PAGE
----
Tuesday, May 31, 2011

Unity In Diversity

I am raising my children in Boro Park - a community that evokes strong feelings in many people. It's a neighborhood that is touted as the epitome of chessed, and maligned for its rudeness and unfriendliness.

There are great benefits to living where we do. My children are growing up surrounded by people whose homes are similar to ours, who dress the way we do, and who share our values.

But there are also drawbacks. Living all your life with people who are just like you puts you at risk of developing an intolerance of people's differences, of contrasting and judging.

It's not what I wanted for my children. I wanted them to learn to see past the clothing. To notice each person's special value. To appreciate the differences. And I was determined to teach them.

It wasn't quite as easy as I thought it would be. They were used to seeing everyone wearing identical yarmulkas and similar clothing, and anyone who dared to be different was suspect. Stripes on a man's shirt set him apart. He was less frum. And I wanted them to understand the misconception.

Some of my kids were able to grasp it pretty quickly. Others took a bit longer.

My daughter was in high school, when we went to the mall one evening to shop for shoes. A man was sitting at the side, waiting, while his wife tried on one pair of shoes after another. He was dressed in a colored polo and a suede yarmulka, an open sefer on his lap, learning while he waited for his wife.

Here was a lesson to be taught, and I grabbed the opportunity.

"Look," I whispered to my daughter, "look at that man. Does it make any difference that he isn't wearing a black hat and a white shirt?"

My daughter was impressed. She understood my point. But she didn't quite get it. In her mind, this was a rare exception.

It wasn't until a little while later that she was finally able to really appreciate what I'd been trying so hard to get her to see. She switched to a different camp that summer - a camp that attracted girls from a variety of backgrounds and communities. Her close friends, from different states, were just as frum as she was. Maybe more so. And meeting their parents on visiting day, looking decidedy un-Boro Park, was incredibly eye-opening.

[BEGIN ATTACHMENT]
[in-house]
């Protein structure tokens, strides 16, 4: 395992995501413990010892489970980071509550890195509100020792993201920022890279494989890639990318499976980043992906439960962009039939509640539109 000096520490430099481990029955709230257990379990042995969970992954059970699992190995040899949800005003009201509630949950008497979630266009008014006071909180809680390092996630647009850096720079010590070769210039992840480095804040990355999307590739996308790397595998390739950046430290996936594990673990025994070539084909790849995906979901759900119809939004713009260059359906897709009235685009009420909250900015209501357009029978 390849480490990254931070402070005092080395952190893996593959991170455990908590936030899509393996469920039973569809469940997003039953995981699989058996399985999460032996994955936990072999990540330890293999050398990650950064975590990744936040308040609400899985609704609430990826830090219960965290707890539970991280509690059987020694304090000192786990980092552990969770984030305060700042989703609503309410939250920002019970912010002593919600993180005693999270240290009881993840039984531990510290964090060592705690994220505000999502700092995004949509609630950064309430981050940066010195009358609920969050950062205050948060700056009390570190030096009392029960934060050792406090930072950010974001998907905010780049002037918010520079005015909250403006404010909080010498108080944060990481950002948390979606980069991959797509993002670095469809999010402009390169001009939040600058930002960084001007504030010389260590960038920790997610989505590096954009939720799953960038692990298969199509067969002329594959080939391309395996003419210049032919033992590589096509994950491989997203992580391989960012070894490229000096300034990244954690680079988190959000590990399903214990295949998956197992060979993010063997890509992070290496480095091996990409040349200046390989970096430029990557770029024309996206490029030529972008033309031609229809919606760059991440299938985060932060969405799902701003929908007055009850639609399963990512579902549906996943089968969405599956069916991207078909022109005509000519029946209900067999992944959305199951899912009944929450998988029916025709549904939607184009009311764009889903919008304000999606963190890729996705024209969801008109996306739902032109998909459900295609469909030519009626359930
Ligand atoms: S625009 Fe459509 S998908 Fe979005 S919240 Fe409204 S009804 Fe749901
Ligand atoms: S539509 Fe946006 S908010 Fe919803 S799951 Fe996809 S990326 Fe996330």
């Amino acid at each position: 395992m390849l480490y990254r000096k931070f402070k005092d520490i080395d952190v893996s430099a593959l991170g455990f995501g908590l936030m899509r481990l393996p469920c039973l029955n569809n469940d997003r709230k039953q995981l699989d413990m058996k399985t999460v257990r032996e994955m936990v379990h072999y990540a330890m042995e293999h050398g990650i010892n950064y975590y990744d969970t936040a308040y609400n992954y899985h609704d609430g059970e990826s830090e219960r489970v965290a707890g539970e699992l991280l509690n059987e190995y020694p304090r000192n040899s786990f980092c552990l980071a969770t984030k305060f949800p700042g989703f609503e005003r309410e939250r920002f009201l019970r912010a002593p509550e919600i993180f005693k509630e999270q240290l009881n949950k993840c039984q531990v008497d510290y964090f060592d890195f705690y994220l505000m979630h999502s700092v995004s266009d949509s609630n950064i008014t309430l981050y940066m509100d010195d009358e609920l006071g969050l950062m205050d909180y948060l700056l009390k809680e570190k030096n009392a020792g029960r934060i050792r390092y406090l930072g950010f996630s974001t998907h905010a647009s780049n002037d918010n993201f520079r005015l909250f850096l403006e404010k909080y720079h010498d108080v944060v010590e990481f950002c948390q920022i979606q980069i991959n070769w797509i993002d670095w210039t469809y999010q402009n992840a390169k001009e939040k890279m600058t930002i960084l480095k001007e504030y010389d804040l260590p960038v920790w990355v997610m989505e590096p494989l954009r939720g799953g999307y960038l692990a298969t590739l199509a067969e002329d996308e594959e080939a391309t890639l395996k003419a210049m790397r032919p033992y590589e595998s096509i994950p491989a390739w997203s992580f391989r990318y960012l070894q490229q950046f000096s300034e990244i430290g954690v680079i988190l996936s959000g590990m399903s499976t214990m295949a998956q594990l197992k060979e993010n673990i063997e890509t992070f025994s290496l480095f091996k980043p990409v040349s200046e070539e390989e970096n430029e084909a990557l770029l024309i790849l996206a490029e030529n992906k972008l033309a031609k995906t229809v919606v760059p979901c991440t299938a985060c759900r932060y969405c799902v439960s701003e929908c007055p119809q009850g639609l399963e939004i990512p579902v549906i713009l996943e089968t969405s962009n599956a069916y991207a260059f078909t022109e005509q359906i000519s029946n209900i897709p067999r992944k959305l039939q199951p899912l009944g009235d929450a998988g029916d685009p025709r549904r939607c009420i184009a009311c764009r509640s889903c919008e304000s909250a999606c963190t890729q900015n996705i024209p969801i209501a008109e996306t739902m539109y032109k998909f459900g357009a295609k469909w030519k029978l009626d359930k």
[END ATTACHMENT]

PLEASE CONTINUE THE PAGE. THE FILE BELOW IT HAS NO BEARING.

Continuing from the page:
Recently, an Ami Magazine article about Brisk featured a picture of the Brisker Rav with two sons. In the picture, one of his sons, R' Dovid Soloveitchik, is wearing a light gray suit and matching gray fedora, a common enough mode of dress at the time the photo was taken.

"It used to be that one could wear a light gray hat and still be considered choshuv, I guess," my daughter said. "When did that change? And why?

Why, indeed.

The giving of the Torah took place in the month of Sivan—the third month. In fact, the figure three is a constant motif in everything connected with the giving of the Torah.

Why the number three? Surely the Torah was intended to be unique and to reveal the oneness of Hashem. The number one is what we would have expected.

The giving of the Torah in the third month teaches us that Torah values diversity and individuality.

The purpose of the giving of the Torah was indeed unity. But true unity is when a person recognizes the One in the many.

When he perceives unity in the midst of diversity.

Thursday, May 19, 2011

Letting Go

It was a beautiful Chol Hamoed morning, which was quickly turning into afternoon, as we spent hours on the phone deciding how to spend our day. We were in our late teens, getting ready to take our first tentative steps into the real world - too grown up for rides and amusement parks, but not quite ready to give them up. We finally settled on a trip to Astroland, where we'd hold on to our childhood for just a little bit longer.

The park was crowded and the lines were long as I waited for my turn on the water flume. I watched a family climb into a boat, and I smiled in anticipation as I saw the boat begin its plunge, its occupants screaming in delight, their arms waving in the air.

And then I watched in horror as the boat suddenly flipped over, spilling all who were in it into the water and onto the tracks. I watched in a haze as they stood up, blood running down their faces. All around me, people were screaming and running to help, while I stood frozen, numb, unable to move.

I never talked about what I saw. I couldn't. I just wanted to bury it somewhere deep inside me and never think about it again. And I was successful - during the day. At night, the images haunted me, robbing me of my sleep. Every time I'd close my eyes, the scene would replay itself in slow motion. For weeks - maybe months - I was afraid of going to sleep. Afraid of the flashbacks and the nightmares.

And I promised  myself that when I'd have children, I wouldn't allow them on these rides. I'd protect them.